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Do You Understand the Logic of ‘Girl Math’ and ‘Boy Math’?

Kids these days. Oh, am I sounding old already. But this story in the Wall Street Journal kind of surprised me (for another article on this topic, click here, this second article also has some short TikTok videos you can show in class). Upon reflection, it should not have. I teach about psychological pricing and I have three kids and I hav heard similar stories before. With some help from ChatGPT, let me summarize the article and then suggest a few ways you might use it in your marketing class.

The video below can provide you with some background, you could also assign it or show it in class. The video has free access, in case your students don’t have ready access to the Wall Street Journal.

The latest trend in personal finance isn’t just about saving, but rather the artful justifications consumers use when making discretionary purchases. Many Americans now share their clever math justifications for spending, both online and offline. For instance, many assert that using cash isn’t truly spending, or that anything priced below $5 is essentially free. Nniffer Guldner, a social worker, expresses the joy of getting refunds as it feels like earning money to spend again.

This spending logic has grown so popular that businesses, like Sparrows Tattoo Company, are leveraging it in their marketing, emphasizing the lifetime value of their services. Similarly, consumers like Josh Benevides use such calculations to mitigate buyer’s remorse, such as breaking down the cost of an exercise bike per use.

Stacy Francis, a financial advisor, suggests that this trend of mental spending gymnastics is relatable because most consumers often do this to some degree. Despite the playfulness, it’s crucial to understand the long-term implications of small expenditures. For instance, $5 daily becomes $1,825 annually or roughly $150,000 if invested over three decades at a 6% return.

Companies have always exploited consumer psychology, pricing items slightly below dollar thresholds to signal value. The recent spotlight on “girl math” and “boy math,” terms popularized by a New Zealand radio show and now trending on TikTok, showcases the humorous justifications individuals use to make purchases feel more rational.

These mental acrobatics resonate with many, like Kayla Garza, who admits to rounding down prices or Courtney Simmons, who sees discounts as earnings. Young consumers, like Marley Brown, often use these justifications, and share them online. In one example, Brown argues with her finance-savvy father, Austin, about the logic of spending more to qualify for free shipping. Austin believes such rationalizations can be harmless as long as one remains financially responsible.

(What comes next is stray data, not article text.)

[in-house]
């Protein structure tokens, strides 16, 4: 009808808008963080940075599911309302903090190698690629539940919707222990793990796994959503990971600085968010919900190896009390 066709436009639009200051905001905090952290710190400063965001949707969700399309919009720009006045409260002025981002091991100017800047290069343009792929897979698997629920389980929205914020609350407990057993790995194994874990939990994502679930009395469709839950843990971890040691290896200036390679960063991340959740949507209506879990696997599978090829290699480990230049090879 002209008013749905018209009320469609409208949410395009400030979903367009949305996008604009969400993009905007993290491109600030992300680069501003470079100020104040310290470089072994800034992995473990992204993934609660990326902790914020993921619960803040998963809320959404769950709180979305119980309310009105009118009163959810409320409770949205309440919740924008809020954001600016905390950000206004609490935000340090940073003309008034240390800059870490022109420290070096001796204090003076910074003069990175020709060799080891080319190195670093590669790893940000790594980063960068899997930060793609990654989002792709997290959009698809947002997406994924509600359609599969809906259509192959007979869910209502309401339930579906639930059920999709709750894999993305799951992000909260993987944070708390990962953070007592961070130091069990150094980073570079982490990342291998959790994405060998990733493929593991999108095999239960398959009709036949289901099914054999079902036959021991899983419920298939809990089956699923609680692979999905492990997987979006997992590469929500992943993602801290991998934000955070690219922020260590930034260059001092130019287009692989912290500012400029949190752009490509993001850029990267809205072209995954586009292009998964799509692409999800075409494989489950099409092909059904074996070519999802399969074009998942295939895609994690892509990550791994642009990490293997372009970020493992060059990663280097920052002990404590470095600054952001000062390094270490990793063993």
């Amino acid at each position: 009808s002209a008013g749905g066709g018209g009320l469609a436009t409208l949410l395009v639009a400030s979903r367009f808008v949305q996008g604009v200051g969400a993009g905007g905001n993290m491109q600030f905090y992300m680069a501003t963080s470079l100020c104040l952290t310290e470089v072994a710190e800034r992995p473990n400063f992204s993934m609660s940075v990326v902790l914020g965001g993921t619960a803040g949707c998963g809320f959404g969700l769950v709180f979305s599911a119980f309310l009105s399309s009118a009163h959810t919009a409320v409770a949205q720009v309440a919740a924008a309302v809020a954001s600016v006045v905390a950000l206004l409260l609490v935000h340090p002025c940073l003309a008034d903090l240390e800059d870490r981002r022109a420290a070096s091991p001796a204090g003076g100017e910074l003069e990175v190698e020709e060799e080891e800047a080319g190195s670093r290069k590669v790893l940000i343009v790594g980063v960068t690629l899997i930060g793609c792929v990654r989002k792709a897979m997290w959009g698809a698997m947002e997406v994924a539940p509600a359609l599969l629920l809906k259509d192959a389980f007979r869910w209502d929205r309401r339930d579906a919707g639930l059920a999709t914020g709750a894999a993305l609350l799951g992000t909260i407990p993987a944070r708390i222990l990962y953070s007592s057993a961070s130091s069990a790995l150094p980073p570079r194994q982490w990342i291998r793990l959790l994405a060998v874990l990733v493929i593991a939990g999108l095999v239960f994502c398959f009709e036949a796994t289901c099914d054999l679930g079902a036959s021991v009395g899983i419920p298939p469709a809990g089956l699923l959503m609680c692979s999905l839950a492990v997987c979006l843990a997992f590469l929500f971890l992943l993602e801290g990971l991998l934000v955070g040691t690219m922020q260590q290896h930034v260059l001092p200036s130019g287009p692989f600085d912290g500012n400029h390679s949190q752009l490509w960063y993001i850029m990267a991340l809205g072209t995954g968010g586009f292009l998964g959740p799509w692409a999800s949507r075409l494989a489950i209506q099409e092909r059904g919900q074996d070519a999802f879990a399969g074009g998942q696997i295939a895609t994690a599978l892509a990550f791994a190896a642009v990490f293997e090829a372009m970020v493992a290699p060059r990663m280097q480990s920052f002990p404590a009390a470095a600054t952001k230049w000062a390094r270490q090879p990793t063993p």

This trend underscores a universal truth: consumers often need to justify their purchases, especially when faced with rising prices or personal spending guilt. As such, this quirky, often flawed, math has become a cultural talking point, blurring the lines between genuine financial sense and shopping entertainment.

How to use this article in your marketing class

How to use this article in your marketing class

  1. Consumer Behavior and Psychology: (Chapter 5) The article most clearly fits in a discussion of consumer behavior. It certainly calls into question any idea that consumers are rational when they buy. Use the article to introduce students to the intricacies of consumer behavior and the psychological factors influencing purchasing decisions. Discuss how consumers often justify their spending patterns and how this can be leveraged in marketing strategies.
  2. Pricing Strategies: (Chapter 17) Highlight the section on pricing items just below dollar thresholds. Engage in a discussion about psychological pricing, such as the “.99” pricing strategy, and its influence on perceived value and purchase intentions.
  3. Interactive Class Activity: (Chapter 5) Share the anecdotes from the article, such as Marley Brown’s calculation for concert tickets or Nniffer Guldner’s refund joy. Ask students to come up with their own “shopping math” examples or critique the ones given.
  4. Discussion on Ethical Marketing: (Chapters 5 and 17) Use the article to spark a conversation on whether it’s ethical for businesses to exploit these consumer rationalizations. For example, should businesses encourage the “spend more to save more” mentality?
  5. Consumer Value Perception: (Chapter 1 and 5) Dive into how consumers perceive the value of a product or service over its lifetime. For instance, the tattoo parlor’s argument about the lifetime value of a tattoo can be a foundation for discussing how marketers can position their offerings as long-term investments.
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